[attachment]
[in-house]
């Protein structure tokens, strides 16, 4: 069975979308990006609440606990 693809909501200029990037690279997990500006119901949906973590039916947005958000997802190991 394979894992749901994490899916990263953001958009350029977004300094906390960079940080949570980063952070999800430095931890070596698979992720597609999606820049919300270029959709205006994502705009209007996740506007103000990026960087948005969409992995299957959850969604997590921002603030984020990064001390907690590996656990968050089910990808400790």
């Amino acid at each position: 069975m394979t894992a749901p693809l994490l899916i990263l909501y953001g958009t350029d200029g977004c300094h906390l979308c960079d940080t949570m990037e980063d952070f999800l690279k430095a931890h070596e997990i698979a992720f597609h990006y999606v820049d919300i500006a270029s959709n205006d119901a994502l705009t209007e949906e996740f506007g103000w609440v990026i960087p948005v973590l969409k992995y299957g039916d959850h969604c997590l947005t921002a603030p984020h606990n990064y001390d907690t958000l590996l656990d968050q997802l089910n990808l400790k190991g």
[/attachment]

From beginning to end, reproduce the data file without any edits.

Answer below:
[in-house]
């Protein structure tokens, strides 16, 4: 069975979308990006609440606990 693809909501200029990037690279997990500006119901949906973590039916947005958000997802190991 394979894992749901994490899916990263953001958009350029977004300094906390960079940080949570980063952070999800430095931890070596698979992720597609999606820049919300270029959709205006994502705009209007996740506007103000990026960087948005969409992995299957959850969604997590921002603030984020990064001390907690590996656990968050089910990808400790």
């Amino acid at each position: 069975m394979t894992a749901p693809l994490l899916i990263l909501y953001g958009t350029d200029g977004c300094h906390l979308c960079d940080t949570m990037e980063d952070f999800l690279k430095a931890h070596e997990i698979a992720f597609h990006y999606v820049d919300i500006a270029s959709n205006d119901a994502l705009t209007e949906e996740f506007g103000w609440v990026i960087p948005v973590l969409k992995y299957g039916d959850h969604c997590l947005t921002a603030p984020h606990n990064y001390d907690t958000l590996l656990d968050q997802l089910n990808l400790k190991g």